By Jennifer Wilson Pines
Spring officially arrived when we passed the vernal equinox March 20. As this seems to have been the winter that wasn’t, this year it’s easier to believe that we are heading into warmer days. All the predictable harbingers are following their appointed schedule.
the snowdrops came in February and are now clumps of grassy foliage. Small species crocus were welcomed by honey bees foraging on warm days. On their heels came the giant crocus and the early daffodils. Tulips and iris are pushing green shoots out of the ground. The buds and flowers of maple and birch trees are popping out in shades of scarlet and lime. Pussy willows are showing their fuzzy catkins beside open streams. Those of us with pollen allergies are beginning to sniffle and wonder where we stashed the antihistamines last fall.
It’s not too late to think about making changes to your garden to improve it as a habitat for birds and wildlife, and even more importantly, for insects. Insect decline might seem like a good thing when you’re swatting at mosquitos or fishing a yellow jacket out of your drink, but they along with plants are the base of the terrestrial food web. A full 96% of songbirds feed insects to their young, with that high protein diet allowing them to grow to adult size in a few weeks.
Roughly 35% of crops grown worldwide and three-fourths of the world’s flowering plants depend on insect pollination. And that pollination is not just by honeybees, but also by solitary bees, wasps, flies, butterflies, moths and beetles.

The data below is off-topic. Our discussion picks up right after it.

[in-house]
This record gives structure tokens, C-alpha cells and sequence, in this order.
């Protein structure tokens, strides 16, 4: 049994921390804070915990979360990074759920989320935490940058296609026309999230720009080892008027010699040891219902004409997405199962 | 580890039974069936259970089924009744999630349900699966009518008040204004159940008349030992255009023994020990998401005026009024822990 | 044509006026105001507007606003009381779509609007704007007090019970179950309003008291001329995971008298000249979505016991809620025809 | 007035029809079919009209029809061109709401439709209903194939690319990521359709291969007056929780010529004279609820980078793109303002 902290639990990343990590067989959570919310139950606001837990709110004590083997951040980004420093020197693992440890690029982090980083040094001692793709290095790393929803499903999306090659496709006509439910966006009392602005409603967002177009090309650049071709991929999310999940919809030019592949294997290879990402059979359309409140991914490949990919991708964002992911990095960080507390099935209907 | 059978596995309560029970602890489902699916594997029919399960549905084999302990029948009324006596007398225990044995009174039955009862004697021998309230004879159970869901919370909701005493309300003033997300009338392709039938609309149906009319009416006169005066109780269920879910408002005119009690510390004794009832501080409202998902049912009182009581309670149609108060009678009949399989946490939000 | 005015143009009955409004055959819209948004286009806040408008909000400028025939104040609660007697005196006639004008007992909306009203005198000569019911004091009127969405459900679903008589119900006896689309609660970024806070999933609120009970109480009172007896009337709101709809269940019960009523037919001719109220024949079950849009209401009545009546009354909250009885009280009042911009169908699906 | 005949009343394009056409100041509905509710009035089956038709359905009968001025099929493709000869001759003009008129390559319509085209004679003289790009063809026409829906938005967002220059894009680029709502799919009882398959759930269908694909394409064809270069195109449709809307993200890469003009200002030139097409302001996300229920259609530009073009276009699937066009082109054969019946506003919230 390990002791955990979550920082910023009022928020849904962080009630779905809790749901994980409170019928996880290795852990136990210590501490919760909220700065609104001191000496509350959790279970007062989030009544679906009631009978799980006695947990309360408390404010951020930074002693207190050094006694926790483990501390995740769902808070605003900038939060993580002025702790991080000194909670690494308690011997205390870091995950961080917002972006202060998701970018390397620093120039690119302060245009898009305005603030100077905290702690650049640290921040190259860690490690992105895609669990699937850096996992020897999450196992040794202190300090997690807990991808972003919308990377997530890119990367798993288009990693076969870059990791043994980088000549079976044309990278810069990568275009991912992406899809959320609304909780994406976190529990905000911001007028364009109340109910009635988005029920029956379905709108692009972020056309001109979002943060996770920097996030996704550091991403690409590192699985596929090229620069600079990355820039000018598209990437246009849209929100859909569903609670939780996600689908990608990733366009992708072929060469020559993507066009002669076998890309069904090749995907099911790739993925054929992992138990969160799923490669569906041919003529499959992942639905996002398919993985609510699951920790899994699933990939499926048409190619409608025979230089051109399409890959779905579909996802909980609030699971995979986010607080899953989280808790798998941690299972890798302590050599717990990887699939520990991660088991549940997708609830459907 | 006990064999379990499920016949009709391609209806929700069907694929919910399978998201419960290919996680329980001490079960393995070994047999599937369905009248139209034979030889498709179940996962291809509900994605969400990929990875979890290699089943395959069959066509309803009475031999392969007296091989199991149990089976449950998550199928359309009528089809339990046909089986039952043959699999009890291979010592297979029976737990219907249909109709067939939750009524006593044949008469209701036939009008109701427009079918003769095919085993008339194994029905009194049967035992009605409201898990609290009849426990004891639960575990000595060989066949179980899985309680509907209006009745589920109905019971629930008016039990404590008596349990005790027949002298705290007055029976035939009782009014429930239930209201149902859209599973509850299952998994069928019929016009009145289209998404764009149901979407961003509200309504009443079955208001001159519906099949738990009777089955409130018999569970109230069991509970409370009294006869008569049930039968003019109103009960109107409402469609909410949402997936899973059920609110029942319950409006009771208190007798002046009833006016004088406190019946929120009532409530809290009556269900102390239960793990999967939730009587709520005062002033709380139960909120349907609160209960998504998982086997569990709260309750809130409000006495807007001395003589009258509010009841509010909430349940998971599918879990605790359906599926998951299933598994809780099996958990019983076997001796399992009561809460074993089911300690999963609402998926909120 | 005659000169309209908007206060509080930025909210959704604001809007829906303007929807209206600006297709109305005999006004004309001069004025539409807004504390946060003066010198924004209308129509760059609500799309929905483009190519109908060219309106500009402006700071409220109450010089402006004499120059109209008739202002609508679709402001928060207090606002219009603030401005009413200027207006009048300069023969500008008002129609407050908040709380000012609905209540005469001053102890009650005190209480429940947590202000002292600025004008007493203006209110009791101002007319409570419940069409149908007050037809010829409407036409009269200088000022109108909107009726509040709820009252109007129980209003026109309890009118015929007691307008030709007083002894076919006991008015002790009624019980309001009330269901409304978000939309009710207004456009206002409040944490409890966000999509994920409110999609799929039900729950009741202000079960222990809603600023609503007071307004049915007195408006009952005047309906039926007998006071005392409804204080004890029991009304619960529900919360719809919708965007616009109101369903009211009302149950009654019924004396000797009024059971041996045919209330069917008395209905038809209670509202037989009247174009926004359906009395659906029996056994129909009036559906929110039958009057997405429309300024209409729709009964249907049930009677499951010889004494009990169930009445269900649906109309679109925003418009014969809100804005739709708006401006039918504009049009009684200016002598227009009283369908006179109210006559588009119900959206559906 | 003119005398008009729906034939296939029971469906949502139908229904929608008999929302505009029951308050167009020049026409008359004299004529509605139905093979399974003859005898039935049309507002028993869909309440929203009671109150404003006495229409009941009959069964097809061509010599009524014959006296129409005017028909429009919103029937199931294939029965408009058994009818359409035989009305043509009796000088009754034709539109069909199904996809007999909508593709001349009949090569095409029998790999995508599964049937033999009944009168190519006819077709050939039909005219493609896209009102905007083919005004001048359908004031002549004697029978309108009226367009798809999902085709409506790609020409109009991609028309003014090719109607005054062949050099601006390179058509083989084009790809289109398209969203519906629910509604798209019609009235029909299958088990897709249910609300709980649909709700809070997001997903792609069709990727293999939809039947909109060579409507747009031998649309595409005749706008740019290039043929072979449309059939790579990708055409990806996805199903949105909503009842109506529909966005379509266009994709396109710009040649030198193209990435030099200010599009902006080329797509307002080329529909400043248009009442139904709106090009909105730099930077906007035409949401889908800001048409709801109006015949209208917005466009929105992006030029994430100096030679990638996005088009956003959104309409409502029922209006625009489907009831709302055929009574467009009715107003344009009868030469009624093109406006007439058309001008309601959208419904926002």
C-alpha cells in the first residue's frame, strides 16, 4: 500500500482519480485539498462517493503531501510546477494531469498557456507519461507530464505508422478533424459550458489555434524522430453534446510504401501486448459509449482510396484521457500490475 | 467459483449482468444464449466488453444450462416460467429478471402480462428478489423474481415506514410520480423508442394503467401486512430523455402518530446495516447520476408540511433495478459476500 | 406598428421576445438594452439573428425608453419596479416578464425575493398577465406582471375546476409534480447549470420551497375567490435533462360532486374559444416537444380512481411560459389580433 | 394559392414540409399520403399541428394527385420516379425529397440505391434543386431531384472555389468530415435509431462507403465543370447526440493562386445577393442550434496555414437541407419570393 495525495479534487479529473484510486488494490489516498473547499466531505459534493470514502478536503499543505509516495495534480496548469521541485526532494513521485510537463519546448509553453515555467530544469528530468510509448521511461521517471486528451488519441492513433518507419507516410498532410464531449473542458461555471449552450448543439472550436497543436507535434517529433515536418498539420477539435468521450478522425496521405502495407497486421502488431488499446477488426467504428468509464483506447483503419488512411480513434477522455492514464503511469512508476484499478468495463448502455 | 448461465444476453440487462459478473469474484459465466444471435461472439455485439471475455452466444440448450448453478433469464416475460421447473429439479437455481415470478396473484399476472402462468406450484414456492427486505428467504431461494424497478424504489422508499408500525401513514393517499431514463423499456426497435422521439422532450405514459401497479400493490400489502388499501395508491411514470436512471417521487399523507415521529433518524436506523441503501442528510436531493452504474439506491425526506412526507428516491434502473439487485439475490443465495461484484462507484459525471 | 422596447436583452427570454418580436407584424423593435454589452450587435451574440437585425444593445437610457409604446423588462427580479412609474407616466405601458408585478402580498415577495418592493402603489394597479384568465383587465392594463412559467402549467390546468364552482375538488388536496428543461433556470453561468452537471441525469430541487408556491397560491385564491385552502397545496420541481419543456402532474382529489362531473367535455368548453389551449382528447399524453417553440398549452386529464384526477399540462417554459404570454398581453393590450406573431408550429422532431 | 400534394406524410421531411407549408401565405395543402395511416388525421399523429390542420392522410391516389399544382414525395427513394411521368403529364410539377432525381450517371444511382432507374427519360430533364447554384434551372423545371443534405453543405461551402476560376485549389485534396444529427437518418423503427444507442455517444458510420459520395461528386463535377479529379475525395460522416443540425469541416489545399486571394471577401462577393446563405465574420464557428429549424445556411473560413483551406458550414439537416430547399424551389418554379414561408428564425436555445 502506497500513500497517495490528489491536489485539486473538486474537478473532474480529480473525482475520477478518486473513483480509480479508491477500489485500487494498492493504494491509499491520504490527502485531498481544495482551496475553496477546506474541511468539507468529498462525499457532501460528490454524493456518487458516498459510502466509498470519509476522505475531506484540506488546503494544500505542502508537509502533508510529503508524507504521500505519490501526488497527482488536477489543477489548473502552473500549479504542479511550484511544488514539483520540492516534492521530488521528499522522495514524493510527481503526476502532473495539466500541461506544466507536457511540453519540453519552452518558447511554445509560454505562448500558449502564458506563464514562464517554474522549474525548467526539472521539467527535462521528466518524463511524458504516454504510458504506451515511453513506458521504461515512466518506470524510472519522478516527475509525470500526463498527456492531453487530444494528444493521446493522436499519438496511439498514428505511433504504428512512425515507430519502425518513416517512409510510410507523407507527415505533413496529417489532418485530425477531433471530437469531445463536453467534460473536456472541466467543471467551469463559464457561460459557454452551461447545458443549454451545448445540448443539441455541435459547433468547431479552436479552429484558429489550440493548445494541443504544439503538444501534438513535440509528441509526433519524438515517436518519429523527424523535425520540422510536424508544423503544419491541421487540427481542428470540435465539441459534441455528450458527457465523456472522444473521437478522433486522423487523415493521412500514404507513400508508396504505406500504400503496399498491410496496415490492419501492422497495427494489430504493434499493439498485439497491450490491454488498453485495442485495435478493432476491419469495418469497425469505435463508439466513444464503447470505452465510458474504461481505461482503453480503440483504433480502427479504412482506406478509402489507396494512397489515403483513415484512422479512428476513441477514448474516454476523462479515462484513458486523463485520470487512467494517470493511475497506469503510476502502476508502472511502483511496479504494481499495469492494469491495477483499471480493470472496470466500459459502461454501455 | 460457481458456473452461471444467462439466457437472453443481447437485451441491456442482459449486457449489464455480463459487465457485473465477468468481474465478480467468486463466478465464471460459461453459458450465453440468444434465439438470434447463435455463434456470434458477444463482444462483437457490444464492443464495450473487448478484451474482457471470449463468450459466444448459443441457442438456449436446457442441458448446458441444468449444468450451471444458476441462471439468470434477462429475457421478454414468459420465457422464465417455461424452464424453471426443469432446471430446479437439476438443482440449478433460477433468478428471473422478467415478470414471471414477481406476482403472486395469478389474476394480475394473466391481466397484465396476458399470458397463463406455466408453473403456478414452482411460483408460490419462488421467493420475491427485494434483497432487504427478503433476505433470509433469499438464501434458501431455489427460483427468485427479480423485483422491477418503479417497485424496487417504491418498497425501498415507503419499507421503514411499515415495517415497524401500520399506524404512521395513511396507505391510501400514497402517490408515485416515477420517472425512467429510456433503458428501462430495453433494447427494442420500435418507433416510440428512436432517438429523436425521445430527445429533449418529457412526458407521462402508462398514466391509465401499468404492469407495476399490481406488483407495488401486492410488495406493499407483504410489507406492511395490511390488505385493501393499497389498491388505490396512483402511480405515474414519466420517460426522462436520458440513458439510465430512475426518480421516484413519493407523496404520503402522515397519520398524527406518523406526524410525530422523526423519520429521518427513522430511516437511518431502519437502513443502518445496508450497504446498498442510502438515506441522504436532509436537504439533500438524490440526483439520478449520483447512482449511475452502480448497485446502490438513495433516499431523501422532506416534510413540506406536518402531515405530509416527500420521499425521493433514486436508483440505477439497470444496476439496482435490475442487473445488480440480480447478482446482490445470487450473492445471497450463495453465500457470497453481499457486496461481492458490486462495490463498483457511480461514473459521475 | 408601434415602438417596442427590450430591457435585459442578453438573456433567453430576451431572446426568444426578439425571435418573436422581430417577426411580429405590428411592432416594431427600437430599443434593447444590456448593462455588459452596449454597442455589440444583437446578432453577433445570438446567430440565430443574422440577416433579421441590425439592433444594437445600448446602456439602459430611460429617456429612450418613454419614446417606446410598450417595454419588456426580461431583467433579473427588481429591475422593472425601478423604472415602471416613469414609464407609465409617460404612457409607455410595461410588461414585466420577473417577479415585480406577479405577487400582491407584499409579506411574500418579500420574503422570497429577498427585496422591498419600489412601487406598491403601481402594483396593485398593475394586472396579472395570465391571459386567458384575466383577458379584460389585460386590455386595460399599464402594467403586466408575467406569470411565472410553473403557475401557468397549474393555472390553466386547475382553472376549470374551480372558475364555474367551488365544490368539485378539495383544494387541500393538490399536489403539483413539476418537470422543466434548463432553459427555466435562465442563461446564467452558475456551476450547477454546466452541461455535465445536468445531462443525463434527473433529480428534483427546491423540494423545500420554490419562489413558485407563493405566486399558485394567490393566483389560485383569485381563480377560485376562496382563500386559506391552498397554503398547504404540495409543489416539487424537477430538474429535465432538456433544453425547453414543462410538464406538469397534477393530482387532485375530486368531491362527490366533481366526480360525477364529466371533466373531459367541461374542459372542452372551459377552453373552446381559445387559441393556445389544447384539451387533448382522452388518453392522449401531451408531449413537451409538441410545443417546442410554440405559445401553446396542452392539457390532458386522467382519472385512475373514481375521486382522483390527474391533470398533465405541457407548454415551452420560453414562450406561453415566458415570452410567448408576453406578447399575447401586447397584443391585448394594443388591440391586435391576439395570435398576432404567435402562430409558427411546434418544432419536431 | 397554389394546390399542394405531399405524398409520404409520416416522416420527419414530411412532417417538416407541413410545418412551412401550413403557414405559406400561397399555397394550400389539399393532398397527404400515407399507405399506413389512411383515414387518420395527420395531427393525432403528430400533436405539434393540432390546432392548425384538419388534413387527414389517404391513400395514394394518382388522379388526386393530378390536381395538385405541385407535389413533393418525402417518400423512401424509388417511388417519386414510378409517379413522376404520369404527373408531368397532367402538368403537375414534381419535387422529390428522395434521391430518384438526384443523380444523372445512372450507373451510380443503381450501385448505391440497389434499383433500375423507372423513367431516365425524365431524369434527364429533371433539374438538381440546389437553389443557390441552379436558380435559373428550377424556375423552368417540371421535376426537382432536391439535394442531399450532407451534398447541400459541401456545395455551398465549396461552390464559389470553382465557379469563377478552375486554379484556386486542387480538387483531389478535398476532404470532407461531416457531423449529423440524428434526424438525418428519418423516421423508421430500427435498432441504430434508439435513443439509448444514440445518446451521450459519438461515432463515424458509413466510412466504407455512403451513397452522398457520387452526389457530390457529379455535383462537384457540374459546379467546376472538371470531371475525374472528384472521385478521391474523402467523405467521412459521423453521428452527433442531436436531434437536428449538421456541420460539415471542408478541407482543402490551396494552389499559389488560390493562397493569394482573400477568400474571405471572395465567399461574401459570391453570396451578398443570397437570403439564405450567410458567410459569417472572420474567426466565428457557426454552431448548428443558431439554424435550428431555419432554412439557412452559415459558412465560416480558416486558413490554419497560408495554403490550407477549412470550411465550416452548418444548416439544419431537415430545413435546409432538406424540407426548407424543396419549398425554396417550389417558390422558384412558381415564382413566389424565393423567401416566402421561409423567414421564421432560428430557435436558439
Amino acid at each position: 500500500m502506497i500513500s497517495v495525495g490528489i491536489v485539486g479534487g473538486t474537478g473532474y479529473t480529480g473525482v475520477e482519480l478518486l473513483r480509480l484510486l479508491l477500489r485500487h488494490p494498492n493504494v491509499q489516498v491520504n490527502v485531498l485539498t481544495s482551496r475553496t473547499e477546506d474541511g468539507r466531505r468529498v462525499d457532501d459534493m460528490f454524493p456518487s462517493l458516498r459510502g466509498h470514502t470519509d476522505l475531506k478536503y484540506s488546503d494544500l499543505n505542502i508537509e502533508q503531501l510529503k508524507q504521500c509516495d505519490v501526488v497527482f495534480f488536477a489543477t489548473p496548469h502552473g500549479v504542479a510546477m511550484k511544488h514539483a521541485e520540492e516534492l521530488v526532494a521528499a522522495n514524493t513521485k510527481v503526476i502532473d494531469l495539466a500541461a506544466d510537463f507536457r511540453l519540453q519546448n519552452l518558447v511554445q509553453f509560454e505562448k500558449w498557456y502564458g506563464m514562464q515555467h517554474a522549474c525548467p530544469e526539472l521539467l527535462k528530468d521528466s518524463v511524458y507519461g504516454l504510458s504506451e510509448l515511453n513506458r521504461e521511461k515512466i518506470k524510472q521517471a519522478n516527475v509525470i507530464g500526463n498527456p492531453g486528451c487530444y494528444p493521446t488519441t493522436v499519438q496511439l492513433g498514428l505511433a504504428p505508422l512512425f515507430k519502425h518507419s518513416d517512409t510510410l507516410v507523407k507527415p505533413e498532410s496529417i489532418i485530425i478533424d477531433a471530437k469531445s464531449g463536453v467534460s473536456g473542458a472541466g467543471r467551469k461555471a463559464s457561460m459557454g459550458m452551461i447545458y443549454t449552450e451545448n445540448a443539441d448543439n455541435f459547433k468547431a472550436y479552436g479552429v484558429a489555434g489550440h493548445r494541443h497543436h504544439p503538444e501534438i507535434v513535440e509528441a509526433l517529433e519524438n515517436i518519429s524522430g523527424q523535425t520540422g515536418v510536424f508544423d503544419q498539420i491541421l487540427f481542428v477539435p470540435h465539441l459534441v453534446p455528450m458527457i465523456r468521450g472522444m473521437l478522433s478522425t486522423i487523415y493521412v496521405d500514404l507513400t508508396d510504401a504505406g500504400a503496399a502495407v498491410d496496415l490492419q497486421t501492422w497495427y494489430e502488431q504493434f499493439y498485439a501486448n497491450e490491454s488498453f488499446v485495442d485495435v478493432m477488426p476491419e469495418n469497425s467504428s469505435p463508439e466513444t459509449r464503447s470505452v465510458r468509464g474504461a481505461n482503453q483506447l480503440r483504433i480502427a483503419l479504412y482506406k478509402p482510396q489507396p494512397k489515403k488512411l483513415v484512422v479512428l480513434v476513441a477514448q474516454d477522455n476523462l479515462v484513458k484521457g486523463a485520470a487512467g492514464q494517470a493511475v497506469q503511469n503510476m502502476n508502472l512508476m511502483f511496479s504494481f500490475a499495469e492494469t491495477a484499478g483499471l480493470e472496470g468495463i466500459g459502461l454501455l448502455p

Diversity is a good thing, both in plants and insects. The bigger the buffet provided, the more guests can arrive and thrive. Most of the plants I mentioned above are non-native and while welcomed by the European honey bees that are active earlier than the native pollinators, it’s native plants that give the best resource value to the vast majority of our insect population.
There are a wealth of resources to help you make decisions to up your pollinator game. These are the basics rules to follow;
- Provide habitat for pollinators. Nesting and sheltering sites are needed as much as pollen rich plants.
- Offer pollinators a drink with a bug bath – a shallow saucer with pebbles and a little dirt- butterflies need minerals from the soil.
- Leave the leaves in spring and fall – just rake them under your shrubs or into a pile to compost. That’s where insects are overwintering as adults and larvae. They’re also helping to decompose the remnants of last season’s plants. Let’s say that again- LEAVE THE LEAVES. Shredding, blowing and filling black plastic bags for dumping are BAD in so many ways.
- Limit the use of pesticides unless there are no other options – try to be organic. Best management practices mean you start with the least damaging method first. And first means checking to see if a pest’s natural predator is doing the job for you. Then spray with a hose, or a mild soapy water concoction. Use a box fan to keep off insects when relaxing outside. Be vigilant about standing water where mosquitoes can breed – prevention is better than warfare. Pesticides are mostly indiscriminate – they kill the good bugs along with the pests. And most of them are toxic to you, your kids and pets, but they just won’t kill you right away.
- Offer a variety of plants, perennials, shrubs and trees. They provide different value as food and shelter at different times of the year.
- Remember that a few holes in some leaves is a small price to pay for preserving diversity and abundance.
Some good resources to guide you in planning and planting for pollinators and their kin.
National Parks Service https://www.nps.gov/subjects/pollinators/index.htm
The Xerces Society https://www.xerces.org/pollinator-conservation
The Pollinator Partnership https://www.pollinator.org/pollinators
The National Environmental Education Foundation https://www.neefusa.org/nature/land/protecting-pollinators